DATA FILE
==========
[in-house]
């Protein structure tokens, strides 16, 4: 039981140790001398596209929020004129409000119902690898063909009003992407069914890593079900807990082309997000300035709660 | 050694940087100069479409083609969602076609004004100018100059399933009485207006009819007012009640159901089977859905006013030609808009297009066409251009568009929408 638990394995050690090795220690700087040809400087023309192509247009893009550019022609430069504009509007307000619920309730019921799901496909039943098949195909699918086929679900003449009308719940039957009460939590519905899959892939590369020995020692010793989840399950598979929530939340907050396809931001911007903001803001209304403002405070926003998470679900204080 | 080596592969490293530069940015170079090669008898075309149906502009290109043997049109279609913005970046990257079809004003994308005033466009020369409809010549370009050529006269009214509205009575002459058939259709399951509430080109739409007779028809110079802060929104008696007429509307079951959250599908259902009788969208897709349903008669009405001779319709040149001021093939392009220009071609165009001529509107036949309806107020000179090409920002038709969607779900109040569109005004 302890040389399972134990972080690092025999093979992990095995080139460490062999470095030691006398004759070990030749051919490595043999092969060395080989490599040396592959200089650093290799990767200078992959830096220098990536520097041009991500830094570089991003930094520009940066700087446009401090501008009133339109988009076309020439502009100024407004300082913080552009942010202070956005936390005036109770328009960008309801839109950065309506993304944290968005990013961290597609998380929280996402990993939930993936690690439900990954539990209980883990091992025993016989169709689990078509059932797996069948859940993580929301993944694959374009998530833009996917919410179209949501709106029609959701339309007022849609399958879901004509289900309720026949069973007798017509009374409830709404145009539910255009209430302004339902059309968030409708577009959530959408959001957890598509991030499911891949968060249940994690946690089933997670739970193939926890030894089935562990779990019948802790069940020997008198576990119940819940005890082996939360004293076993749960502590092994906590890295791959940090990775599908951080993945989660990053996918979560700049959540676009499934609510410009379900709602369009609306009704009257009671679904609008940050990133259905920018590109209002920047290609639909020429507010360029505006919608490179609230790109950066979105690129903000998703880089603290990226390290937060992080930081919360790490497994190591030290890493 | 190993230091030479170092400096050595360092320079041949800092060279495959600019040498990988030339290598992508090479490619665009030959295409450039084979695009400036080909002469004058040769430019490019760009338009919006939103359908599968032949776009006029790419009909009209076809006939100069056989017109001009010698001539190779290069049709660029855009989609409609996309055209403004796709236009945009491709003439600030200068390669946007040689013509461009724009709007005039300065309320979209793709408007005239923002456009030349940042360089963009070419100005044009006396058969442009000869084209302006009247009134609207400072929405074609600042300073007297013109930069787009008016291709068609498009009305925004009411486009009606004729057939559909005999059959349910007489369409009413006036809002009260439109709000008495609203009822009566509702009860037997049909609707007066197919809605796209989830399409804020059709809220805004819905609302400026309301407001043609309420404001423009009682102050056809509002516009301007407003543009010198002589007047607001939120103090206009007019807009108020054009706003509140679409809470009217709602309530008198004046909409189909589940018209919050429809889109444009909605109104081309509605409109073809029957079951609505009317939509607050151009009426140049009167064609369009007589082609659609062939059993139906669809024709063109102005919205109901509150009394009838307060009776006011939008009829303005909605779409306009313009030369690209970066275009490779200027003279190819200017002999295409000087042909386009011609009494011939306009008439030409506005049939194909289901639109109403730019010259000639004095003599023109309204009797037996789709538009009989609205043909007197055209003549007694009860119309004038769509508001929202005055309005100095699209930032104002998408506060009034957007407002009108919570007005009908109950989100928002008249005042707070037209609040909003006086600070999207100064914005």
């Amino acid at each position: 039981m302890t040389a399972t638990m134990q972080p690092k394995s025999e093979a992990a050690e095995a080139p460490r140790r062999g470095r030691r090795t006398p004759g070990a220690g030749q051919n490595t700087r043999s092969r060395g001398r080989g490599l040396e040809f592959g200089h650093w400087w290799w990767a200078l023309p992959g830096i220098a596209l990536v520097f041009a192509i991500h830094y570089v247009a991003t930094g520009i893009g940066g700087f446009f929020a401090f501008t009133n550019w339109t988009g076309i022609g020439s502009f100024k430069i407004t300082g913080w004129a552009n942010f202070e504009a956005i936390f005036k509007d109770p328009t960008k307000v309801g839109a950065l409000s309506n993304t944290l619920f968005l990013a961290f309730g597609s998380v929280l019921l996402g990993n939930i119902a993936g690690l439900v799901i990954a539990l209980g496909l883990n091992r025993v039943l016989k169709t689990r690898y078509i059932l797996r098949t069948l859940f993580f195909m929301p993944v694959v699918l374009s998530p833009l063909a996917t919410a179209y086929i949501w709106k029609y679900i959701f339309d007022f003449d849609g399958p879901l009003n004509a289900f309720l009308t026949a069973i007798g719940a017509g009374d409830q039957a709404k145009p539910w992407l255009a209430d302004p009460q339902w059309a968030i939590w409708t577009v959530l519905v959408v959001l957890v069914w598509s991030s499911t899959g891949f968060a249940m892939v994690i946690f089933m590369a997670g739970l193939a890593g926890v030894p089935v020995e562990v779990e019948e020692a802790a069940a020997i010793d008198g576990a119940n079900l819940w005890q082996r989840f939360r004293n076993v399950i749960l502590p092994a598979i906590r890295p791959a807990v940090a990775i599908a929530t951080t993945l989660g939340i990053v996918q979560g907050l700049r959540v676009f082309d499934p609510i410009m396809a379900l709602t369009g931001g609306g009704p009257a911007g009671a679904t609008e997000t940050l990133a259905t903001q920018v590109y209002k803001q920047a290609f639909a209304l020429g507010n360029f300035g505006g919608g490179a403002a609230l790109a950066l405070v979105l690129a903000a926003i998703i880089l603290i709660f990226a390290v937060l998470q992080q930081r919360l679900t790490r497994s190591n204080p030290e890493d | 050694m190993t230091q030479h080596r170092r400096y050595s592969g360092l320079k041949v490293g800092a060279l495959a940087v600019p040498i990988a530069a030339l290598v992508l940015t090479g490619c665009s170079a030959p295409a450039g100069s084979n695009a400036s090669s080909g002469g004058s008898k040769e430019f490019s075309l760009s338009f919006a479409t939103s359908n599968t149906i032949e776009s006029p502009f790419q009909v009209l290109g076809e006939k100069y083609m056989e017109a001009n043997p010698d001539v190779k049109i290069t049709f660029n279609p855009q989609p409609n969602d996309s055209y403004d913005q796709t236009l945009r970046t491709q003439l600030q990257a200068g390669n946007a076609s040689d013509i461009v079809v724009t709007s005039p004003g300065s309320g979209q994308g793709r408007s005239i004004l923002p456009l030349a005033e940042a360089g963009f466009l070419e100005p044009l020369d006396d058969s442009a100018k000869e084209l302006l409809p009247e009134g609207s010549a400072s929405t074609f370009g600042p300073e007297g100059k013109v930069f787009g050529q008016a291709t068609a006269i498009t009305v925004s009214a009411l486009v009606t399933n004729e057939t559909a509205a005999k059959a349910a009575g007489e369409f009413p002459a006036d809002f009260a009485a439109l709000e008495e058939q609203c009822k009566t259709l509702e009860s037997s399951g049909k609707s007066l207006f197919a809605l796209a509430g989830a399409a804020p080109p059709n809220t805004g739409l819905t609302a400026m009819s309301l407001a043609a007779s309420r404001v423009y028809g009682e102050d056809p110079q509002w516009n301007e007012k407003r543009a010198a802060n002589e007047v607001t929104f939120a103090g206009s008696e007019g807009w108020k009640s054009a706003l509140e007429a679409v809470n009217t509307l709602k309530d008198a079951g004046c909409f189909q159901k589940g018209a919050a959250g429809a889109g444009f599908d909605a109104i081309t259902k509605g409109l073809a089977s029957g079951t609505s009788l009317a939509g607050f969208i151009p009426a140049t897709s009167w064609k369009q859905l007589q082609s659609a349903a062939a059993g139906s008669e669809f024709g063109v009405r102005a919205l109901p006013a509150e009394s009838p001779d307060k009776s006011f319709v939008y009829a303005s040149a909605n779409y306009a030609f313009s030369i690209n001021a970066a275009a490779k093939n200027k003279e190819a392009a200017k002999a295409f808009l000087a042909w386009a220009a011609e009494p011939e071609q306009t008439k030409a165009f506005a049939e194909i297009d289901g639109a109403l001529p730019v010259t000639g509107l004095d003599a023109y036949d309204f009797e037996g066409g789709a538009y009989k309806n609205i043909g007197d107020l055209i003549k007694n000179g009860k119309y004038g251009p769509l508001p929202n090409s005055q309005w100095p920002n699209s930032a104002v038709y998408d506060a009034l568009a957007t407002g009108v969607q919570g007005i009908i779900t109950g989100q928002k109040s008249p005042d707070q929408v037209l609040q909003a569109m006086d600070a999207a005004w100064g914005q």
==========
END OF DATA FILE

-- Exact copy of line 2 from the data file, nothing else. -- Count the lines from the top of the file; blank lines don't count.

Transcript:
């Protein structure tokens, strides 16, 4: 039981140790001398596209929020004129409000119902690898063909009003992407069914890593079900807990082309997000300035709660 | 050694940087100069479409083609969602076609004004100018100059399933009485207006009819007012009640159901089977859905006013030609808009297009066409251009568009929408 638990394995050690090795220690700087040809400087023309192509247009893009550019022609430069504009509007307000619920309730019921799901496909039943098949195909699918086929679900003449009308719940039957009460939590519905899959892939590369020995020692010793989840399950598979929530939340907050396809931001911007903001803001209304403002405070926003998470679900204080 | 080596592969490293530069940015170079090669008898075309149906502009290109043997049109279609913005970046990257079809004003994308005033466009020369409809010549370009050529006269009214509205009575002459058939259709399951509430080109739409007779028809110079802060929104008696007429509307079951959250599908259902009788969208897709349903008669009405001779319709040149001021093939392009220009071609165009001529509107036949309806107020000179090409920002038709969607779900109040569109005004 302890040389399972134990972080690092025999093979992990095995080139460490062999470095030691006398004759070990030749051919490595043999092969060395080989490599040396592959200089650093290799990767200078992959830096220098990536520097041009991500830094570089991003930094520009940066700087446009401090501008009133339109988009076309020439502009100024407004300082913080552009942010202070956005936390005036109770328009960008309801839109950065309506993304944290968005990013961290597609998380929280996402990993939930993936690690439900990954539990209980883990091992025993016989169709689990078509059932797996069948859940993580929301993944694959374009998530833009996917919410179209949501709106029609959701339309007022849609399958879901004509289900309720026949069973007798017509009374409830709404145009539910255009209430302004339902059309968030409708577009959530959408959001957890598509991030499911891949968060249940994690946690089933997670739970193939926890030894089935562990779990019948802790069940020997008198576990119940819940005890082996939360004293076993749960502590092994906590890295791959940090990775599908951080993945989660990053996918979560700049959540676009499934609510410009379900709602369009609306009704009257009671679904609008940050990133259905920018590109209002920047290609639909020429507010360029505006919608490179609230790109950066979105690129903000998703880089603290990226390290937060992080930081919360790490497994190591030290890493 | 190993230091030479170092400096050595360092320079041949800092060279495959600019040498990988030339290598992508090479490619665009030959295409450039084979695009400036080909002469004058040769430019490019760009338009919006939103359908599968032949776009006029790419009909009209076809006939100069056989017109001009010698001539190779290069049709660029855009989609409609996309055209403004796709236009945009491709003439600030200068390669946007040689013509461009724009709007005039300065309320979209793709408007005239923002456009030349940042360089963009070419100005044009006396058969442009000869084209302006009247009134609207400072929405074609600042300073007297013109930069787009008016291709068609498009009305925004009411486009009606004729057939559909005999059959349910007489369409009413006036809002009260439109709000008495609203009822009566509702009860037997049909609707007066197919809605796209989830399409804020059709809220805004819905609302400026309301407001043609309420404001423009009682102050056809509002516009301007407003543009010198002589007047607001939120103090206009007019807009108020054009706003509140679409809470009217709602309530008198004046909409189909589940018209919050429809889109444009909605109104081309509605409109073809029957079951609505009317939509607050151009009426140049009167064609369009007589082609659609062939059993139906669809024709063109102005919205109901509150009394009838307060009776006011939008009829303005909605779409306009313009030369690209970066275009490779200027003279190819200017002999295409000087042909386009011609009494011939306009008439030409506005049939194909289901639109109403730019010259000639004095003599023109309204009797037996789709538009009989609205043909007197055209003549007694009860119309004038769509508001929202005055309005100095699209930032104002998408506060009034957007407002009108919570007005009908109950989100928002008249005042707070037209609040909003006086600070999207100064914005």